How to get organized and stay organized in five simple steps. No manual required
Organization. What a daunting word, especially when it comes to your office. I find myself flipping through design magazines, and even pick up the Ikea catalogue for some kind of guidance. The multi drawer desks and hand made containers you can make in two minutes all look lovely, and would, to most people’s chagrin, be fun to put together, but it still doesn’t take away the mess I’m looking at. Ugh.
A few sips of java, and eureka! It comes to me. The 5-S ! Thank you my brilliant Japanese masterminds.
What is the 5-S you ask? It’s a theory, made up of five Japanese words that start with a ‘S’ used to manage workplace organization. In fact, this theory is so simple and effective it can extend past the workplace, and be used in many aspects of your life. So Martha Stewart, move over!
Sort (Seiri)– This is where we collect all the papers and random items sitting around your house, that have desperately wanted your attention. Put them all in one place, and start to sort the necessary (e.g. invoices, income statements, and you know, that notice to renew your now expired driver’s licence that you should have paid attention to, etc.) from the unnecessary (e.g. cool but useless goodies picked up at your last conference, piles of articles and magazines you’ve been meaning to read for the last year but haven’t, etc.). Whatever you don’t need, donate it, recycle it or dispose of it. Remember, one man’s trash is another man’s treasure.
Straighten (Seiton)– Now that you have sorted everything you need, create a designated and accessible place for it. This does not mean you should start creating a new pile of papers on your desk, or a new pile of magazines at the foot of your couch or start dropping all you miscellaneous items in a little container in the front foyer table. Yes, I know, we’re all culprits. Mea Culpa. What this means is, paper is appropriately filed in folders or drawers, desk is clear of any items, supplies are stored in an organizer; you get my drift. The only rule of thumb you need to keep in mind is, nothing goes on the floor.
Shine (Seiso)– This step may be easiest, requiring little to no decision-making. Just clean! Sweep, vacuum, dust, mop, you know, give it the works. Make this part of your regular work routine. Every time you finish work for the day give it a little clean and put everything back in its designated place. A clean workplace creates a clear mind.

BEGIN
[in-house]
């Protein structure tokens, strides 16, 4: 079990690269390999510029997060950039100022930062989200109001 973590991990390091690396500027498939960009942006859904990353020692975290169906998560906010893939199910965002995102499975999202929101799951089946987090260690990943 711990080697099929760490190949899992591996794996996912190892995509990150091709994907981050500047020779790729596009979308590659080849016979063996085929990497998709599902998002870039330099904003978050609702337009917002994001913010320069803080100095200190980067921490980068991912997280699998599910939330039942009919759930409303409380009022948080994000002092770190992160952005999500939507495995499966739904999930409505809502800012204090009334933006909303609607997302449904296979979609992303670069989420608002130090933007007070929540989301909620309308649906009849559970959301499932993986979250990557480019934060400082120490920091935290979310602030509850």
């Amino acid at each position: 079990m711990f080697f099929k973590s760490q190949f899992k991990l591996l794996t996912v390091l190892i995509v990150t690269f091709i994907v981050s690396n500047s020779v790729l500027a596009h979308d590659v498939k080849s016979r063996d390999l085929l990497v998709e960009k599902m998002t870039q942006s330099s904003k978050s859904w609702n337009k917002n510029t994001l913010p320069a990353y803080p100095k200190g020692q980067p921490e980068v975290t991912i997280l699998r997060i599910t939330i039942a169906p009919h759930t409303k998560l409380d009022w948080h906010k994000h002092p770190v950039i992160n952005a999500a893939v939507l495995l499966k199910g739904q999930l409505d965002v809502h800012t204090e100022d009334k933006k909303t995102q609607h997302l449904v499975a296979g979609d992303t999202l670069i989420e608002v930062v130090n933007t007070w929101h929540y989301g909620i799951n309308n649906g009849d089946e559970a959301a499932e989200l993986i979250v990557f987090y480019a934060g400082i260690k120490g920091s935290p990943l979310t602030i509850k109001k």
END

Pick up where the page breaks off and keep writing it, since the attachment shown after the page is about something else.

Standardize (Seiketsu)– Standardizing is not a big deal if it’s just you who uses the office or work area, but it’s key when there are more people using it or sharing it with you – e.g., your spouse, kids, business partners, colleagues. Set a standard for the area. For example, if you share a computer, come to an understanding as to how you should leave the settings, that way, whenever anyone uses it, it’s ready to go. This makes me think of when I was a kid, and we had to rotate classrooms through out the day, you could bet your bottom dollar that at least one classroom you’d enter would require rearranging because of the class before; you know, chairs all over the place, tables and desk pushed back against the walls. We would generally lose 5- 10 minutes of our class trying to put things back together.
Sustain (Shuitsuke)– This last step is very important, and may take a little effort if it’s more than one person involved. What this says is that anyone who uses this space is responsible for, well, the 5-S! Make sure everyone understands what is required, and if anything slips, communicate again. Since I’m a big fan of lists, maybe you can make a checklist everyone can follow as they leave the work area.
Alright, now that I’ve refreshed myself on the 5-S approach, it’s time to get started!
If you have a great alternative to the 5-S method or you think it would be that much better with an extra step, give us a shout via Twitter @whiteboardcons using #betterfastercheaper or email us at email@example.com/staging.
Good luck if you’re on your own mission, and have a fabulous sunny weekend.
Until next time!